They’ve been around for 15 million years; hedgehogs roamed Britain with mammoths and sabre-toothed tigers. But in a single lifetime the much-loved mammals have been driven towards extinction, their national population apparently plummeting more than thirtyfold.
As Philip Larkin wrote in The Mower – a poem composed after he killed a hedgehog while cutting long grass – we have “mauled” their “unobtrusive world”. And their decline is all the more significant since – like butterflies – they are known to be an “indicator species”, whose fate mirrors what is happening to the natural world as a whole.
Today we are having new fence panels delivered, in order to create an opening for hedgehogs to travel between the gardens in our road a little hedgehog hole will be made.
Eight years ago the animal was officially designated as a conservation priority and now some 33,000 households have joined a Hedgehog Street campaign to make it welcome in their gardens. It’s easy to help you just need to cut a space like this, e are lucky enough to have hedges all around our garden so there is plenty of access for our prickly friends but practicality necessitates a fence by the driveway so we will just make sure it is wildlife friendly.
Why are Hedgehogs disappearing? The clue is in their name. Since the Second World War we have grubbed up 200,000 miles of hedges in Britain, enough to encircle the world eight times over, as intensive farming has advanced. This no longer happens on anything like the same scale, but ecologists say that even the remaining hedgerows are less rich in wildlife than they used to be because they are less well maintained.
As development spreads, this and other hedgehog habitat becomes more and more fragmented: garden walls and fences add to the problem by blocking the way for the animals, which can roam for up to two miles a night. And there are other hazards too. Many take refuge in bonfires, only to be burned alive when they are lit. Unknown numbers perished in last year’s floods. Pesticides kill their prey. And tens of thousands are squashed every year by their second greatest predator – the car.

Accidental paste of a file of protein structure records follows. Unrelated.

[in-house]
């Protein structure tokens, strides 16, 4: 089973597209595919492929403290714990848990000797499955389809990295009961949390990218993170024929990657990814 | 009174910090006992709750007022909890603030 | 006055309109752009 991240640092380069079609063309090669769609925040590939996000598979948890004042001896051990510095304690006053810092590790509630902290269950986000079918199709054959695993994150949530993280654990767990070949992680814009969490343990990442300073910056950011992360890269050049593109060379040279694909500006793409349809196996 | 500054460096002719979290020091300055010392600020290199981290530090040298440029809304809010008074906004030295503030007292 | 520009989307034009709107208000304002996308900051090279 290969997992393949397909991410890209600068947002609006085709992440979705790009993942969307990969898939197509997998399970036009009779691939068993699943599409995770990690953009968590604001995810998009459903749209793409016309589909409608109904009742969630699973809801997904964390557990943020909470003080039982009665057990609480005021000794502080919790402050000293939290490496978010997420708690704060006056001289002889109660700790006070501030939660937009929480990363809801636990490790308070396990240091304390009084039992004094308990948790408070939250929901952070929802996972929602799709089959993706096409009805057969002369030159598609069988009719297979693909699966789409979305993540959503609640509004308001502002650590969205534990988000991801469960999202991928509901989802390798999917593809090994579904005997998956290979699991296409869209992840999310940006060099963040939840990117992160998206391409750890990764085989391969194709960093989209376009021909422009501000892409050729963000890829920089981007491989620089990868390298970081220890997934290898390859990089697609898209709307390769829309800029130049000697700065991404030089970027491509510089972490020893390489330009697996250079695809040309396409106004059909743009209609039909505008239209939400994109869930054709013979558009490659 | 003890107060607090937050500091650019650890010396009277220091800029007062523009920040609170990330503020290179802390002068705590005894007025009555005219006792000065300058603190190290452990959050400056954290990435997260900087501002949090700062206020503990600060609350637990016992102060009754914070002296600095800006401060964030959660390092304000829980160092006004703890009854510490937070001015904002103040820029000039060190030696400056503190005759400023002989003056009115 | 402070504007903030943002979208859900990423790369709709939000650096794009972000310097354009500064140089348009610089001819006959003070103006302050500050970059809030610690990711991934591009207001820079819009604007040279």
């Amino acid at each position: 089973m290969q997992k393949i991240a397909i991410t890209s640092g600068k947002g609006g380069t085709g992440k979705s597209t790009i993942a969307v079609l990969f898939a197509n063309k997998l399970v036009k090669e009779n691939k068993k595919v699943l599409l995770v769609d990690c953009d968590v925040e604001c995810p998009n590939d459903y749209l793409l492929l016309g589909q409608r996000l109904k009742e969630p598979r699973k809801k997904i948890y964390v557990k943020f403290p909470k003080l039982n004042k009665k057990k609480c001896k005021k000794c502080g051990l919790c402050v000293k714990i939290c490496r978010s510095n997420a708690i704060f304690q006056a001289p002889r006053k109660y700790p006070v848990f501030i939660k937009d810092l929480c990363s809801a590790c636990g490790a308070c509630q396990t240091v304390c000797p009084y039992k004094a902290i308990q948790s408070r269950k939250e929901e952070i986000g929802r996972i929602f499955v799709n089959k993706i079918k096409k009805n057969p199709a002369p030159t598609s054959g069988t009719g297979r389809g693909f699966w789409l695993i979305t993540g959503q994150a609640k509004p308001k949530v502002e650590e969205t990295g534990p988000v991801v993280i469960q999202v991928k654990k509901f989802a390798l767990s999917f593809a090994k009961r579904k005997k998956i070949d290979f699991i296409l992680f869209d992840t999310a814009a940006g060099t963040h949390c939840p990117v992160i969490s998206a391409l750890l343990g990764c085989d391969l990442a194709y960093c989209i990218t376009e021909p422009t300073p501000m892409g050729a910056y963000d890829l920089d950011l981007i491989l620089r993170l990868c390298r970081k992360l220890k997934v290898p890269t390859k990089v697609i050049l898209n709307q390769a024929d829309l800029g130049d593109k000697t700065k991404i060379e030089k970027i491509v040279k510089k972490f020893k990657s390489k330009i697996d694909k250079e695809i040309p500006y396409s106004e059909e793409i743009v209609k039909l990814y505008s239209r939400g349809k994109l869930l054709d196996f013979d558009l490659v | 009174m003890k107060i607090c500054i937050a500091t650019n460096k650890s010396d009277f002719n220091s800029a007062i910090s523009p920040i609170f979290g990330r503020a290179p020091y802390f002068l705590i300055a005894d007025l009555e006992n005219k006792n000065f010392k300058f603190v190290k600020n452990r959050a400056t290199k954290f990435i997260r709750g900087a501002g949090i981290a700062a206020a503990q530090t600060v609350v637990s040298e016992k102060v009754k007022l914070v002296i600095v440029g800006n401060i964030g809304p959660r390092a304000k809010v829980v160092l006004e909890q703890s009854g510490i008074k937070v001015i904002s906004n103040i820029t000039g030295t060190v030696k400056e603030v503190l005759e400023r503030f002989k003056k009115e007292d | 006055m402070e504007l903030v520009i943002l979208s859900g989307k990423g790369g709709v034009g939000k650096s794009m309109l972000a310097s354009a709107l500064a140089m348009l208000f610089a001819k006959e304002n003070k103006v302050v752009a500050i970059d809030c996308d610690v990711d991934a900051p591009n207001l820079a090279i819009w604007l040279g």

There has never been a full national census of hedgehogs in Britain but, back in the Fifties it was estimated that there were 36.5 million of them. In 1995 a better, but still incomplete, survey put their numbers at just 1.55 million.
And there is good evidence that they have continued to disappear since. Three more recent surveys suggest that we lost another third between 2002 and 2012, and sightings fell by 4 per cent last year alone. Now a fifth of Britons say they never see the prickly creatures at all.
The problem is that habitats have been shrinking, leaving hedgehogs without ecosystems to sustain them – and places to hide from predators.
Where hedgehogs do remain as strong as ever is in the public’s affections: in a survey two years ago, more than two in every five Britons picked them as the animals that best represent the country, while a nation of gardeners is constantly grateful for their help with pests.
So if you have a fence go make a Hedgehog Hole. Very much more will be needed, but at least a start is being made while, as Larkin ends his poem, “there is still time”. Here are two links to RSBP sites that will give you some more tips to help our beautiful Hedgehogs.